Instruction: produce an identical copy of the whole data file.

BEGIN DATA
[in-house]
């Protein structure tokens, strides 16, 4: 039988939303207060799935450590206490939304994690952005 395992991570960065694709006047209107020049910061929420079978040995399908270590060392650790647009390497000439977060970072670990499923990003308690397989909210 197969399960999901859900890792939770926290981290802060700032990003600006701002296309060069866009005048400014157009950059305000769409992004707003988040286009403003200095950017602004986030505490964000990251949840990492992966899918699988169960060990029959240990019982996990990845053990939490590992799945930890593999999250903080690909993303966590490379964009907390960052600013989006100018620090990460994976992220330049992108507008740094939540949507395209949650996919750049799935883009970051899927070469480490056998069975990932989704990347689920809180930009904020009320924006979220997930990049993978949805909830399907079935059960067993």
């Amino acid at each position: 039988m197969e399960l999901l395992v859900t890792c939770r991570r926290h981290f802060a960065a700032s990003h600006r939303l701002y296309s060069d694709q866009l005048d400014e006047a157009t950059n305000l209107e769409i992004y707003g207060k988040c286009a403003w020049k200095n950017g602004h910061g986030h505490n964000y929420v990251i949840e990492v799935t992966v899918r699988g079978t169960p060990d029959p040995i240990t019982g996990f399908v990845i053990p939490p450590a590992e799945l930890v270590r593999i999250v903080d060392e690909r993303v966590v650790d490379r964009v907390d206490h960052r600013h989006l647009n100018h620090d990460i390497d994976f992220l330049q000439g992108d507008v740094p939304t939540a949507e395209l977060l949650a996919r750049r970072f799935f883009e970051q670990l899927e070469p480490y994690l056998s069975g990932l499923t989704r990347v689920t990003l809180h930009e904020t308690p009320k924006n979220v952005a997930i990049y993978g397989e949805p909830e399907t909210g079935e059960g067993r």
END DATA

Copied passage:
[in-house]
């Protein structure tokens, strides 16, 4: 039988939303207060799935450590206490939304994690952005 395992991570960065694709006047209107020049910061929420079978040995399908270590060392650790647009390497000439977060970072670990499923990003308690397989909210 197969399960999901859900890792939770926290981290802060700032990003600006701002296309060069866009005048400014157009950059305000769409992004707003988040286009403003200095950017602004986030505490964000990251949840990492992966899918699988169960060990029959240990019982996990990845053990939490590992799945930890593999999250903080690909993303966590490379964009907390960052600013989006100018620090990460994976992220330049992108507008740094939540949507395209949650996919750049799935883009970051899927070469480490056998069975990932989704990347689920809180930009904020009320924006979220997930990049993978949805909830399907079935059960067993």
């Amino acid at each position: 039988m197969e399960l999901l395992v859900t890792c939770r991570r926290h981290f802060a960065a700032s990003h600006r939303l701002y296309s060069d694709q866009l005048d400014e006047a157009t950059n305000l209107e769409i992004y707003g207060k988040c286009a403003w020049k200095n950017g602004h910061g986030h505490n964000y929420v990251i949840e990492v799935t992966v899918r699988g079978t169960p060990d029959p040995i240990t019982g996990f399908v990845i053990p939490p450590a590992e799945l930890v270590r593999i999250v903080d060392e690909r993303v966590v650790d490379r964009v907390d206490h960052r600013h989006l647009n100018h620090d990460i390497d994976f992220l330049q000439g992108d507008v740094p939304t939540a949507e395209l977060l949650a996919r750049r970072f799935f883009e970051q670990l899927e070469p480490y994690l056998s069975g990932l499923t989704r990347v689920t990003l809180h930009e904020t308690p009320k924006n979220v952005a997930i990049y993978g397989e949805p909830e399907t909210g079935e059960g067993r």